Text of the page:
San Diego is a millitary town …or is it?
Thursday, April 27, 2006
San Diegans might justifiably feel somewhat anxious about the impending deadline. They have to make a choice in November on a question that a generation of politicians has failed to resolve - one that will have a irrevocable impact on the region's future. Former California Senator Steve Peace, who played a leading role in bringing matters to such a head, frames the airport vote as positively as he can.
PEACE: "If we put it off another year we're just going to loose more options, so the important thing is make a decision, so we have the very best airport we can have given the essentially the life style choice San Diegans made.
And that's what this decision will be a lifestyle choice. San Diego has always been ambivalent about what it wants to be when it grows up. Building a new international airport will accelerate San Diego's future growth keeping the airport where it is will act as a brake on expansion in a decade or so.
Steve Peace created the San Diego Airport Authority to examine all options and boil them down to a choice citizens can make in November.
The question is often framed as a struggle between San Diego's civilian and military interests, since the military owns the real estate that offers the most realistic and feasible alternatives to Lindbergh Field. That includes Camp Pendleton, North Island and most notably, Miramar marine air base.
Here's an interesting moment in the KPBS forum when a member of the airport authority was encouraged by moderator Gloria Penner to confront marine corps Major General Michael Lehnert. Here's Paul Nieto of the Airport Authority.
NIETO: "We're in the middle of a war , we're not looking for any issue today that look to military readiness but can we sit down and put our 1015 year hat on and see if there may be solutions for both of us to protect military readiness and yet increase San Diego's air transportation capacity."
PENNER "Nice question lets ask the general to respond.."
LEHNERT "I'd be glad to respond! No matter how hard we look at it, the marine corp at least does not see a win win option, it's always a win lose, with the military being on the losing end."
But Wade Sanders, former Under Secretary of the Navy, pointed out this is not a decision the Marine Corp can make. It's a political decision, and like all good political decisions, it should be based on what the voters want. ."
SANDERS: "In San Diego we have a situation very similar to Kawalawi which was a little island off Hawaii that the navy used to throw shells at and the only way the navy gave up those bases was cos there was a huge outcry from the civilian population, and all the political leadership lined up behind that decision, and the decision was made by the White House."
But so far in San Diegans there has not been a huge outcry on the issue. And the political leadership is blatantly absent when it comes to questions about using military bases. Not a single city, county or federal elected official responded to an invitation to attend the KPBS forum.
San Diego's symbiotic relationship with the military is one reason for the public's ambivalence. The Navy helped pay for the harbor and boosted the region's early growth, so as early as World War One, San Diego was firmly established as a Navy town. Now the nation is at war again. Political scientist, Virginia Lewis of the University of San Diego says the toll on families based in San Diego affects the way people feel about the military.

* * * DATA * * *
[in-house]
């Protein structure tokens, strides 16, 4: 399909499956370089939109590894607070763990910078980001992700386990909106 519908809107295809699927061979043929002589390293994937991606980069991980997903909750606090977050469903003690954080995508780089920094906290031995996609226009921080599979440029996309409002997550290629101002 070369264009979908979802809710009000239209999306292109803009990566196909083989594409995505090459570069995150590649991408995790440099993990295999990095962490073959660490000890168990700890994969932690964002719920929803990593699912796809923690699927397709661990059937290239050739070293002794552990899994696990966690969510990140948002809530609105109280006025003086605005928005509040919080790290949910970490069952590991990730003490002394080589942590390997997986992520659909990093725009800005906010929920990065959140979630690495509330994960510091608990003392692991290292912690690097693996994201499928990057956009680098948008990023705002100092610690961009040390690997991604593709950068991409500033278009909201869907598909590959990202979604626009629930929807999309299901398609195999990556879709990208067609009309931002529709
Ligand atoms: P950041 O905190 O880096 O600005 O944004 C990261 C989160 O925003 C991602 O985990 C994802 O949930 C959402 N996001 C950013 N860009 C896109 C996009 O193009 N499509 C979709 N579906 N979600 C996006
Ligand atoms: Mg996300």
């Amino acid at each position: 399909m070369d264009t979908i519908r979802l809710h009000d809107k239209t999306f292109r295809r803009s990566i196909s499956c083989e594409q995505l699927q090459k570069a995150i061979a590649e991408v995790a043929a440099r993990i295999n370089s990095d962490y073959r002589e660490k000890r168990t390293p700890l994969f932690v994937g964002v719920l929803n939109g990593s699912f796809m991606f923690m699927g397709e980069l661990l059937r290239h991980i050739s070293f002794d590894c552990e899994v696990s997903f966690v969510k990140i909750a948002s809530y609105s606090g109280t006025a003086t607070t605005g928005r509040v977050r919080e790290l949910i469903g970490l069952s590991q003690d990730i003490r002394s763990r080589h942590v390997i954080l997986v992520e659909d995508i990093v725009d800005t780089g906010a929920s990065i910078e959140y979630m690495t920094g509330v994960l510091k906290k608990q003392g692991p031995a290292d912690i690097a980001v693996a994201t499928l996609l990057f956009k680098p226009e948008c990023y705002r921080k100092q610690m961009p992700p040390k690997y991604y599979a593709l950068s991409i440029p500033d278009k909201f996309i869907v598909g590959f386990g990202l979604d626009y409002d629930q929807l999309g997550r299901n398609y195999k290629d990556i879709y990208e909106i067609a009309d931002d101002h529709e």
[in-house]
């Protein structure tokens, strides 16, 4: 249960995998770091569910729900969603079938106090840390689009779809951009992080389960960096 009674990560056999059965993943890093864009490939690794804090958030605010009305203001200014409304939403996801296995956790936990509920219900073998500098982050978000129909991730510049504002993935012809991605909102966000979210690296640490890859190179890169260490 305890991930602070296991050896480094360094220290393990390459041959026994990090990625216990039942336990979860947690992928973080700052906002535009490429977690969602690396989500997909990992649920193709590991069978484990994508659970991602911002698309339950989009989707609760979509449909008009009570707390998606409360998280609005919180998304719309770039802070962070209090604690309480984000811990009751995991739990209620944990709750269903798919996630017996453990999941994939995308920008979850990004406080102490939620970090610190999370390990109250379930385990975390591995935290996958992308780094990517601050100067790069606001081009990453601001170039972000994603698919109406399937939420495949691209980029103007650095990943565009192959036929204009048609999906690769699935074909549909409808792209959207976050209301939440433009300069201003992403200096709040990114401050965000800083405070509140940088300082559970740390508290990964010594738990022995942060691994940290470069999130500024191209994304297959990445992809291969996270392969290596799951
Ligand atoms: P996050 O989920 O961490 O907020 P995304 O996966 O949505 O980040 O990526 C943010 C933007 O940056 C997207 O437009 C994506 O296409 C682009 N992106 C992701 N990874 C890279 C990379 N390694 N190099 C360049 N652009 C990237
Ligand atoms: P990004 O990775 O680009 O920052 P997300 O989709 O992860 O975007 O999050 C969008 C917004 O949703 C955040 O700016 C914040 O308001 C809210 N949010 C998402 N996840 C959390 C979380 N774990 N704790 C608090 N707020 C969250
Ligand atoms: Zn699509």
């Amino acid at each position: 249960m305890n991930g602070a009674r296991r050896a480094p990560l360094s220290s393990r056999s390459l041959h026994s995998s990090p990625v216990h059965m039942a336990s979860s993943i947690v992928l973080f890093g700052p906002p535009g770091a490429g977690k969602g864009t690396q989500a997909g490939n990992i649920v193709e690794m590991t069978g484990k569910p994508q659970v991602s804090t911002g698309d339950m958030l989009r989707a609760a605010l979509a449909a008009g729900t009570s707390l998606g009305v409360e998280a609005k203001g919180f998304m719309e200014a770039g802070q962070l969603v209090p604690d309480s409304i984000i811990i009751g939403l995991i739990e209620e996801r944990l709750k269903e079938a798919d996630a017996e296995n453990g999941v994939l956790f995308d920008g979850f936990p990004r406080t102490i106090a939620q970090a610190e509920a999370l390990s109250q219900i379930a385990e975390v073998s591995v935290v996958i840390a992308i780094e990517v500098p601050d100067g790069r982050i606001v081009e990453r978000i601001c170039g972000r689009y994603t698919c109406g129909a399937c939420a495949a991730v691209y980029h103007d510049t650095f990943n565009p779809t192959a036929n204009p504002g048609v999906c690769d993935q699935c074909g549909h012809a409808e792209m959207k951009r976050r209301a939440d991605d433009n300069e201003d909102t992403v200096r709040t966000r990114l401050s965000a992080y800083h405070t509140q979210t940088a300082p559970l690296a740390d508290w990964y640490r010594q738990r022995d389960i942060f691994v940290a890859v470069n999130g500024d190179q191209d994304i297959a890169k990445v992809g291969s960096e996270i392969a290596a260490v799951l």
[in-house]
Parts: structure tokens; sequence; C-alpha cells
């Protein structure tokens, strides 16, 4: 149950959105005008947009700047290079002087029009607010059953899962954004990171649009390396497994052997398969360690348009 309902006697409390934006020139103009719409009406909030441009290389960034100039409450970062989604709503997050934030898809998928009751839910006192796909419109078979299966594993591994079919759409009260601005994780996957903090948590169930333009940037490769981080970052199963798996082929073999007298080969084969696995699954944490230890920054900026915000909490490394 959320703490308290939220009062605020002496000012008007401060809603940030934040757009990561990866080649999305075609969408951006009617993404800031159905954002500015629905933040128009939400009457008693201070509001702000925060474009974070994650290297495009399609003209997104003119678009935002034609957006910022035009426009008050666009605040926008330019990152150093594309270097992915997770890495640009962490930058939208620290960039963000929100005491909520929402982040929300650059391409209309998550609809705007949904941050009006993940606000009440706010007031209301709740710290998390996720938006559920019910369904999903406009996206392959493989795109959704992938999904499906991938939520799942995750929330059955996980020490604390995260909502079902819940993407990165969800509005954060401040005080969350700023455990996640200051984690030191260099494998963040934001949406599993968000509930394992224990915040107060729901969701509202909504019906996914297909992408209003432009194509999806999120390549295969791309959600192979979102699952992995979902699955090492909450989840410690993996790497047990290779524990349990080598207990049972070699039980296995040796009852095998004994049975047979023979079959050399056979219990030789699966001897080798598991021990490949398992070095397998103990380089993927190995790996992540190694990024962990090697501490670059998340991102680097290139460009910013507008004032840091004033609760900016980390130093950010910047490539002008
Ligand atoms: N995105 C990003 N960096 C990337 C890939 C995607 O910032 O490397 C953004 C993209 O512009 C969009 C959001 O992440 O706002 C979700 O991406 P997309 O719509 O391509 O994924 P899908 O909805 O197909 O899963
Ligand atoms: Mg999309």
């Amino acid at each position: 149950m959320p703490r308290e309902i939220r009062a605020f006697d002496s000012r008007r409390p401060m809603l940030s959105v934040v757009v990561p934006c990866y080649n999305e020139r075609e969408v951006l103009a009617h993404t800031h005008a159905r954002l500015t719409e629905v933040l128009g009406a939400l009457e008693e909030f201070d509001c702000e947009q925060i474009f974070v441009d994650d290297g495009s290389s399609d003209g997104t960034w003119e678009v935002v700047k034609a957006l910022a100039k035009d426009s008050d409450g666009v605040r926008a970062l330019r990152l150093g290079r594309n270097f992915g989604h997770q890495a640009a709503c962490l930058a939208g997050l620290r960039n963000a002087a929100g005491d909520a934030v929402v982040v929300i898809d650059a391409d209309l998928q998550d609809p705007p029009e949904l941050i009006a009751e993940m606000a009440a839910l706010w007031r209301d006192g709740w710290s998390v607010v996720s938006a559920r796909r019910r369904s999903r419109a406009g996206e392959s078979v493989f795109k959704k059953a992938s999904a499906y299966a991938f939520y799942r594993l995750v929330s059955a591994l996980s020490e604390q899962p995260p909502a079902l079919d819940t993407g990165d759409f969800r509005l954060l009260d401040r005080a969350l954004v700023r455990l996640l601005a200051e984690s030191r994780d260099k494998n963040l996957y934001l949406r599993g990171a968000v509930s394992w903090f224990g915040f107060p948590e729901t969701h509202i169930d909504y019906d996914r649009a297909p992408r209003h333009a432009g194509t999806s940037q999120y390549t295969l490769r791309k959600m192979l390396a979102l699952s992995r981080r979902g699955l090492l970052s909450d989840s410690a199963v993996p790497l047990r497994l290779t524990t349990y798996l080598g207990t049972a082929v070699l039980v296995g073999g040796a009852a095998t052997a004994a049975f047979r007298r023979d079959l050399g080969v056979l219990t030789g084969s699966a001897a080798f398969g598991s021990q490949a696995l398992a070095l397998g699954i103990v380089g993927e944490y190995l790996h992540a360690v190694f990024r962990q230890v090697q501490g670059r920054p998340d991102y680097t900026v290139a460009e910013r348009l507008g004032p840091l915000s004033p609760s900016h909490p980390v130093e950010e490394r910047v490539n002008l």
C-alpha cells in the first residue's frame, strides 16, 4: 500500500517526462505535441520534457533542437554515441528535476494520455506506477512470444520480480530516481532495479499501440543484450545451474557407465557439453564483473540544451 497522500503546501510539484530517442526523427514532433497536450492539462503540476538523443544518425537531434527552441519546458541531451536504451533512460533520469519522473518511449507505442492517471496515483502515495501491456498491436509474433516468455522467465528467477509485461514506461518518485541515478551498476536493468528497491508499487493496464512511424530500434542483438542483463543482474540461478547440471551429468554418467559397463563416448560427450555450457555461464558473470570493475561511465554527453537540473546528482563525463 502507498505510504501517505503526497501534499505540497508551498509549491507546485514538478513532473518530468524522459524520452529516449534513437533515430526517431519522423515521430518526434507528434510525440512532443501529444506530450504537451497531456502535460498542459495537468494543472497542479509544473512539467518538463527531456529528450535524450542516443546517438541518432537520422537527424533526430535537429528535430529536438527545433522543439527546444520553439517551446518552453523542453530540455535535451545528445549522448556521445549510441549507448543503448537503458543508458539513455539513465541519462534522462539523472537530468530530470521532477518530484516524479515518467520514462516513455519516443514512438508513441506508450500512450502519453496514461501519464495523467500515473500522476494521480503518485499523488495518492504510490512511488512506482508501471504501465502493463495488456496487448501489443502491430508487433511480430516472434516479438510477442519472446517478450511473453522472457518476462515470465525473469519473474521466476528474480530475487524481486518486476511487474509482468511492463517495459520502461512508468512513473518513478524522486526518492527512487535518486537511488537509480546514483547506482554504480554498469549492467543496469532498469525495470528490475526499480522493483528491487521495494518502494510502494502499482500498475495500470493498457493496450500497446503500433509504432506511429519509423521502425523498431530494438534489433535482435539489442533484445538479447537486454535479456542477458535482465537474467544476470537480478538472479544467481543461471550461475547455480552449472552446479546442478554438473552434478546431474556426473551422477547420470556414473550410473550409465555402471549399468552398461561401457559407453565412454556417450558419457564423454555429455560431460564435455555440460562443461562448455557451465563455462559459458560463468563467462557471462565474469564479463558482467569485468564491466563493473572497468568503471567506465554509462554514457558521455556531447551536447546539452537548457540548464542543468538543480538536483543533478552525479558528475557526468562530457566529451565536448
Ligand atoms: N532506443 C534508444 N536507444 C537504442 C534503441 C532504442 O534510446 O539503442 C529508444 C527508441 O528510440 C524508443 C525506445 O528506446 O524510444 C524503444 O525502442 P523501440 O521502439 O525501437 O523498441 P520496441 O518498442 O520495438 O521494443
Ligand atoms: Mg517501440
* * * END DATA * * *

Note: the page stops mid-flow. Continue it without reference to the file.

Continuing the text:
VIRGINIA: "I think that the empathy level might be higher than it was even a decade ago, so I think there's a general sense of support for the military."
Money is a factor too of course. The San Diego Economic Development Corporation estimates the military industrial complex is a major driver of the region's economy, generating about 15 per cent of the gross regional product. USD economist Alan Gin says to risk losing some of that would require some guts.
GIN: "So the question is would you be willing to settle for a lot of pain in the short term in exchange for maybe better things in the future."
Gin points out the military's economic presence has given San Diego stability which has helped the region ride out recent economic downturns.
It's also true that the military is in a period of intense change, and can't predict what will happen in the near or long term future. After five rounds of base closures, the navy and marines already feels squeezed and are not anxious to give up any more footholds.
The combination of a military that cannot predict its needs, and a region that cannot decide how it wants to grow, does not lend itself to radical decisions.
At this week's KPBS forum, Larry Blumberg of Bonita asked Steve Peace what exactly the public will be asked to decide this November.
BLUMBERG/PEACE: "The language of the ballot is the key criteria I think, and can the language say 'expansion of Lindberg or Miramar?'"
PEACE: "Yes, if it's done very carefully, OK so that yes means here's an option that we've studied in going away from Lindbergh, our best place to go with all its faults is this place, wherever they chose, and 'no' means we're going to have to stay here at Lindbergh and all the shortcomings associated with that, and then the public makes a reasonable choice between two visions."
Both outcomes are visionary, Peace insists. If San Diegans choose to stay at Lindbergh Field, then making the best use of the limited space there will take as much if not more vision than building a new airport somewhere else. Alison St John, KPBS News.
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